SAN JOSE -- The Pittsburgh Penguins are the Stanley Cup champions. Once upon a time, that would not have been a surprising statement. It might have been taken for granted. After all, they had Sidney Crosby and Evgeni Malkin, two of the best players in the world. They were expected to win, right?
If only winning were so simple.
For six seasons the Penguins tried to win the Stanley Cup for the second time in the Crosby era, and they never made the Final, advancing as far as the Eastern Conference final once. Then this season, when they fired their coach, when they started 15-14-3, when they revamped their roster, when they weren't expected to do it, they did it.
The Penguins eliminated the San Jose Sharks with a 3-1 win in Game 6 of the Final at SAP Center on Sunday, hoisting the Stanley Cup for the fourth time in franchise history and the first time since 2009.
"When you look back, it seems like a while ago," Crosby said the other day. "In '09, it was something that you felt like maybe might be an annual thing, and it's not that easy. … It's difficult to win once, let alone twice. So I think it says a lot."
It was hard enough when Penguins icon Mario Lemieux won the Cup in 1991 and 1992. It is harder now in this era of the salary cap and parity, but it's possible with a strong core, savvy management, smart coaching and cohesive performance. The Penguins have become one of three teams to win the Cup multiple times since the cap was introduced in 2005-06, joining the Chicago Blackhawks (2010, 2013, 2015) and Los Angeles Kings (2012, 2014).
Pittsburgh's core of Crosby, Malkin, Chris Kunitz, Kris Letang and Marc-Andre Fleury stayed constant. But the Penguins replaced general manager Ray Shero with Jim Rutherford in June 2014; Rutherford replaced coach Dan Bylsma with Mike Johnston that same month and Johnston with Mike Sullivan in December 2015. Rutherford turned over the supporting cast with prospects he inherited and players he acquired via trade and free agency. Perhaps his biggest move: trading for forward Phil Kessel July 1, 2015.
"All those moves are important," Crosby said. "They all add up. But that's certainly a big one."
A coaching change sparked the Penguins in 2008-09, when Bylsma replaced Michel Therrien midseason, and a coaching change sparked them again this season, at least after an adjustment period. The Penguins went 0-4-0 and were outscored 15-4 in their first four games under Sullivan. They were 15-14-3 after a 2-1 loss to the Carolina Hurricanes on Dec. 19.
"The first part of the season was awfully tough," Penguins forward Matt Cullen said. "We just never really found our stride and never found our game."
But Sullivan played to the Penguins' strengths of speed and skill while Rutherford kept reshaping the roster. Rutherford traded for defenseman Trevor Daley on Dec. 14, forward Carl Hagelin on Jan. 16 and defenseman Justin Schultz on Feb. 27. He called up Tom Kuhnhackl, Matt Murray, Bryan Rust and Conor Sheary along the way. They had played for Sullivan with Wilkes-Barre/Scranton of the American Hockey League, so they knew what he expected and he knew what they could do.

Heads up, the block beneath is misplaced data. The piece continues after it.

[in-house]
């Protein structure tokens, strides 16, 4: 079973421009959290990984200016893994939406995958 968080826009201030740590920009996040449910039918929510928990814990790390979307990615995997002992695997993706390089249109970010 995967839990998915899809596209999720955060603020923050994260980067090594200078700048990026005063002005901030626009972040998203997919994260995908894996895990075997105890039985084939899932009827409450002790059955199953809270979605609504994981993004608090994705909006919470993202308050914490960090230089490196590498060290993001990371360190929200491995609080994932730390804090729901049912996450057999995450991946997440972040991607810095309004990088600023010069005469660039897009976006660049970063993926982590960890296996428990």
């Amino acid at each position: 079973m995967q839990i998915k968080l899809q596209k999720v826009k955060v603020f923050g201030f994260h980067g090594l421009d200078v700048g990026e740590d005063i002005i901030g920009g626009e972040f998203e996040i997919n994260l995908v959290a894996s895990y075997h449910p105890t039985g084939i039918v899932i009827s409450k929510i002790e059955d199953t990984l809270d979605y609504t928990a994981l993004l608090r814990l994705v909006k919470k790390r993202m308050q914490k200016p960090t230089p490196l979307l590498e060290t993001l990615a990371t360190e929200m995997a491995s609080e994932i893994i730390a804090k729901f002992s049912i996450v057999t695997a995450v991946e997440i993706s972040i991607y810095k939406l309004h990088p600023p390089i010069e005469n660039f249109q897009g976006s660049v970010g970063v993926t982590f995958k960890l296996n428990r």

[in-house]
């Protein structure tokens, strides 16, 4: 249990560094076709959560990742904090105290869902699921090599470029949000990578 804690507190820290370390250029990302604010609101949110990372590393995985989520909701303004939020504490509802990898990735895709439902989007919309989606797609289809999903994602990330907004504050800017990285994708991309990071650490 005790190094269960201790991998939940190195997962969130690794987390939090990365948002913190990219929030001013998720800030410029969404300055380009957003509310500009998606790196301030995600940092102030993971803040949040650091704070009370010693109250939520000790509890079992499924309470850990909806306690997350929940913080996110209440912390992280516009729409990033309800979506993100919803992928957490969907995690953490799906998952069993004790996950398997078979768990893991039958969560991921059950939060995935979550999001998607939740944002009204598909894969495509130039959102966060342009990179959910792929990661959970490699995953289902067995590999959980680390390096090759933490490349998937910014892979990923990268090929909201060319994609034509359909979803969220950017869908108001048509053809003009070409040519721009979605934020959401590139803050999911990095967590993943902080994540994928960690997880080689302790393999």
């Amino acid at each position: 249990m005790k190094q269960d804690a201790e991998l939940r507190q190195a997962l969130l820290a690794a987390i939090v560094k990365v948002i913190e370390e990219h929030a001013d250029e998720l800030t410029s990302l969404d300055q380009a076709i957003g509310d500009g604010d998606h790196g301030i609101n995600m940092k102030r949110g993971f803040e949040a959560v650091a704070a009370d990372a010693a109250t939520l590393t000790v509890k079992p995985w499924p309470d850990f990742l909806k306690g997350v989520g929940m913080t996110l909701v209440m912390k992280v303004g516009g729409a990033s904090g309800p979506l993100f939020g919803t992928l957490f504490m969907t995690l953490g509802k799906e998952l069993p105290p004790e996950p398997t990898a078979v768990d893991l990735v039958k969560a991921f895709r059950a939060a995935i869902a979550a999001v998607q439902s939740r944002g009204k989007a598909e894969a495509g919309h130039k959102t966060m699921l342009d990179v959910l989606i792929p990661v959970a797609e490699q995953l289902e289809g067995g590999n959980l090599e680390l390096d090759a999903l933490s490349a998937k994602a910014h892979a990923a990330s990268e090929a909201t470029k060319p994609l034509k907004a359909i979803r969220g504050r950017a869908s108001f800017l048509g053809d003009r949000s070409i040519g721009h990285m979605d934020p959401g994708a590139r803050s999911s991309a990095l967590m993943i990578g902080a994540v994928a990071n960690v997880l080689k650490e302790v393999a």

Not only did the Penguins make the playoffs, they came in having won 15 of their last 17 games and discovered the "HBK Line" of Hagelin, center Nick Bonino and Kessel that would make them a matchup nightmare for opponents.
Still, their chances seemed slim in the Eastern Conference First Round against the New York Rangers. Malkin and defenseman Olli Maatta had missed the end of the regular season with injuries. Fleury, the starting goaltender, was out with a concussion. Murray, the backup, was out with a concussion. But Maatta returned, and Malkin returned, and Murray returned and took over the net, and the Penguins defeated the Rangers, the team that had eliminated them last season, in five games.
They went on to defeat the Washington Capitals, the winners of the Presidents' Trophy as the NHL's top regular-season team, in six. They went on to defeat the Tampa Bay Lightning, the Stanley Cup runner-up last season, in seven after facing a 3-2 series deficit, even though they lost Daley to injury during the series. Who scored both goals in their 2-1 victory in Game 7? Not Crosby. Not Malkin. Not Kessel. It was Rust, a rookie.
"I think that Tampa series was where we found ourselves," Cullen said. "The series flipped on its head. We were up 2-1 and everything was looking pretty good, and all of a sudden you find yourselves down 3-2. It was a big test for our team, and I was really proud of our team and the way that we played when we were down. I thought those two games were right up with the very best games we had all playoffs. I was really happy with the way our team responded to the adversity, and that's been our hallmark all year."
Even so, few picked the Penguins to beat the Sharks in the Stanley Cup Final. The Sharks were supposed to be bigger, tougher, harder, the stereotypical superior team from the Western Conference. They were supposed to pin the Penguins in their zone, grind them and wear them down. But the Penguins set the tone by flying past them in the first period of Game 1, and they proved to be the superior team throughout the series, offensively and defensively. Frankly, the Sharks were lucky the series went six games, winning Game 3 in overtime and Game 5 thanks to stellar goaltending by Martin Jones.
Crosby now has won the Stanley Cup as many times as Lemieux did, and he was brilliant at times in the playoffs, from scoring an overtime winner to setting up an overtime winner with a faceoff play. But this championship belongs to every Penguin: the GM, the coach, the captain, the core, the new guys. It is a testament to how difficult it can be to win the Cup in today's NHL, how difficult it can be predict the winner, how quickly things can change, how it takes talent and management and coaching and, above all else, a team.